Definition of $Fun^G( \mathcal C, \mathcal D)$ in the setting of quasicategories

Our research group is currently going through the paper by Thomas Nikolaus and Peter Scholze On Topological Cyclic Homology and in the Appendix B, Proposition B.5., they use the notation $$Fun^{B \mathbb Z}( \mathcal C, \mathcal D)$$ for the $$\infty-$$category of $$B \mathbb Z$$-equivariant functors between two $$\infty-$$categories $$\mathcal C, \mathcal D$$ with $$B \mathbb Z$$ action. The notation hasn't been defined before, at least we couldn't find a definition, and a quick look at Lurie's HHT didn't give anything either.

My assumption is that for a simplicial group $$G$$ we can define $$Fun^{G}( \mathcal C, \mathcal D)$$ as a full subcategory of $$Fun(BG,Fun( \mathcal C, \mathcal D))$$. Two major properties that are used are:

1. There is a natural map (isomorphism?) $$Fun ( C / G , \mathcal D) \rightarrow Fun^G ( C , \mathcal D)$$ for $$\mathcal D$$ having a trivial $$G$$ action and
2. $$Fun^G ( pt , \mathcal D) \cong Fun ( BG , \mathcal D)$$. This would follow from 1 if we do have an isomorphism and $$Fun^G$$ were invariant under homotopy equivalences, since $$pt \simeq EG$$ and $$EG / G = BG$$.

A(n ∞-)category with $$G$$-action is just a functor $$BG\to \mathrm{Cat}_∞$$. Then, if $$\mathcal{C},\mathcal{D}$$ are (∞-)categories with $$G$$-action, we can get another (∞-)category with $$G$$ action $$\mathrm{Fun}(\mathcal{C},\mathcal{D})$$ by pairing them: $$\mathrm{Fun}(\mathcal{C},\mathcal{D}):BG\xrightarrow{(i,1)}BG^{op}\times BG\to \mathrm{Cat}_∞^{op}\times\mathrm{Cat}_∞\xrightarrow{\mathrm{Fun}(-,-)}\mathrm{Cat}_∞$$ where $$i$$ is the functor induced by the group antihomomorphism sending $$g$$ to $$g^{-1}$$. This is just the classical functor category equipped with the conjugation action sending $$F$$ to $$gFg^{-1}$$.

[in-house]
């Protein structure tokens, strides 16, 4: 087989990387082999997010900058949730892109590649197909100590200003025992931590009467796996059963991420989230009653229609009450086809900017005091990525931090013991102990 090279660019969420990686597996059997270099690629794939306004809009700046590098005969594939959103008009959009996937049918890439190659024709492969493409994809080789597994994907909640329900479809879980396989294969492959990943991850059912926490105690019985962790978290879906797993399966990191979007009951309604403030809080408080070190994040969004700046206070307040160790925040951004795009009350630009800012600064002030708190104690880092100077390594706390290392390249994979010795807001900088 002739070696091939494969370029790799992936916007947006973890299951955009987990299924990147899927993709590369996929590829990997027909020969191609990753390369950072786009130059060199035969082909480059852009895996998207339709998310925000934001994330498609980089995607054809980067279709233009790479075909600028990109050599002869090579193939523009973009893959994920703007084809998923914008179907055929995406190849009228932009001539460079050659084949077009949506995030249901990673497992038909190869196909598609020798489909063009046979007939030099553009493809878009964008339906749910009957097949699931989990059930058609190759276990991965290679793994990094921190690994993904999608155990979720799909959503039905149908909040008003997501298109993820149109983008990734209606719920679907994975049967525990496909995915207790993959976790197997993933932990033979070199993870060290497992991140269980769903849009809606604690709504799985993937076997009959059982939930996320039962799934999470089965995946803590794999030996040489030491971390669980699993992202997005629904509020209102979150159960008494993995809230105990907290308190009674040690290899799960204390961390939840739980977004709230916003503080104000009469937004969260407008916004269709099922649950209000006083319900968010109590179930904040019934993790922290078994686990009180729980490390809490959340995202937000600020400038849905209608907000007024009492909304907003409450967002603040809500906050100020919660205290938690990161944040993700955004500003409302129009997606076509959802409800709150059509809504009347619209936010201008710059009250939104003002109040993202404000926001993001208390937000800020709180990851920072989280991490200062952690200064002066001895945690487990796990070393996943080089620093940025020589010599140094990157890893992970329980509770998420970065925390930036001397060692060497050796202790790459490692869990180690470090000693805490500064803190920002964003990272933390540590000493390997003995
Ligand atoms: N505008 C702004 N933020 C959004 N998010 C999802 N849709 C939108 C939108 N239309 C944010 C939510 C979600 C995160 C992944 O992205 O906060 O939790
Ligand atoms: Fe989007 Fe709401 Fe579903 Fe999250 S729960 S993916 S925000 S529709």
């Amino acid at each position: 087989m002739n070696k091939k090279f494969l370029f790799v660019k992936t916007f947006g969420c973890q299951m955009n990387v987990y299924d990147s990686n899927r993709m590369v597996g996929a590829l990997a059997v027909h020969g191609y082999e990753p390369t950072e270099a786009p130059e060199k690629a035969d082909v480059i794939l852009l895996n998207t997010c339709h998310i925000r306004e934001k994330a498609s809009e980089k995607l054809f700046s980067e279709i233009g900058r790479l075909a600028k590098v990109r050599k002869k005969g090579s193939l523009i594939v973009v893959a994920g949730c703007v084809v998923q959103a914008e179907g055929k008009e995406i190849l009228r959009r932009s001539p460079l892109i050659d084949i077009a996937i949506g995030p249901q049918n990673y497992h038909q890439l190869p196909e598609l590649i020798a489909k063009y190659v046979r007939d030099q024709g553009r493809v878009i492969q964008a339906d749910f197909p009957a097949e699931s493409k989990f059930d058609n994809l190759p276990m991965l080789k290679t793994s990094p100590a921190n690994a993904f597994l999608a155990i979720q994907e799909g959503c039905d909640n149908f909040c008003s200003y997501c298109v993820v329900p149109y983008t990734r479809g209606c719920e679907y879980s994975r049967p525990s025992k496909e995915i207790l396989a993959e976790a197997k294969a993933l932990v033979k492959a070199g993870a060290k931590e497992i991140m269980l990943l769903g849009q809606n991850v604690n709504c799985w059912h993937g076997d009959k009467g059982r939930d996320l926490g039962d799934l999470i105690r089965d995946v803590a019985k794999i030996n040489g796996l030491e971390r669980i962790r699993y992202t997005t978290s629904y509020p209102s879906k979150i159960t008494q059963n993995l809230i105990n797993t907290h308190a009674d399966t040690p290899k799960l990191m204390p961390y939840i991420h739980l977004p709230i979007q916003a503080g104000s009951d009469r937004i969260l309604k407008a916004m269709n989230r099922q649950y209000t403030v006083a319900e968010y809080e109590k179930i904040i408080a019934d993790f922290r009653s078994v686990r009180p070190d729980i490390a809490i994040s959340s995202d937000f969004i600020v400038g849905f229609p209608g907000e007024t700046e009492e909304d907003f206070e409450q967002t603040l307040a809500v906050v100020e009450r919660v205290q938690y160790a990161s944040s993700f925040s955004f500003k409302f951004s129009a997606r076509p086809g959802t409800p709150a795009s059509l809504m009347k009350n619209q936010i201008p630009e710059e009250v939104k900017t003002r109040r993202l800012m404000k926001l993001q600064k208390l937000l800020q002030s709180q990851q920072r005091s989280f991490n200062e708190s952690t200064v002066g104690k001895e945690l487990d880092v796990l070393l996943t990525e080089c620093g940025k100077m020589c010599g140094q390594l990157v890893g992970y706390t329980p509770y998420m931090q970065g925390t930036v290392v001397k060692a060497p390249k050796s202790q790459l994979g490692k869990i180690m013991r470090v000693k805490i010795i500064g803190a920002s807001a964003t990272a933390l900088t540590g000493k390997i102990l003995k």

Then, to get $$G$$-equivariant functors all you have to do is take homotopy fixed points (i.e the limit of the functor $$BG\to\mathrm{Cat}_∞$$ ): $$\mathrm{Fun}^G(\mathcal{C},\mathcal{D}):=\mathrm{Fun}(\mathcal{C},\mathcal{D})^{hG}\,.$$ So, morally, $$G$$-equivariant functors are just functors equipped with equivalences $$F\to gFg^{-1}$$ and all higher coherences needed. In fact you could spell out explicitely what the higher coherences are, but I'm uncertain this is at all useful in practice.

Let us see a bit how to get the two properties you are interested in.

Note that when they write $$\mathcal{C}/G$$ they probably mean the homotopy orbits, what's usually denoted $$\mathcal{C}_{hG}$$, i.e. the colimit of the functor $$\mathcal{C}:BG\to \mathrm{Cat}_∞$$. Then the first property is just the fact that $$\mathrm{Fun}(-,\mathcal{D}):\mathrm{Cat}_∞^{op}→\mathrm{Cat}_∞$$ commutes with limits. This is true because it is a right adjoint (in fact its own right adjoint, because adjunctions for controvariant functors are confusing).

Finally, the second statement follows from the first as you imagine, e.g. by using the description of colimits in $$\mathrm{Cat}_∞$$ in Higher Topos Theory, section 3.3.4 to show that $$*_{hG}\cong BG$$

Remark that everything we did respects equivalences pretty much by definition. In fact the language is cooked up so that we cannot say statements that are not invariant under equivalences.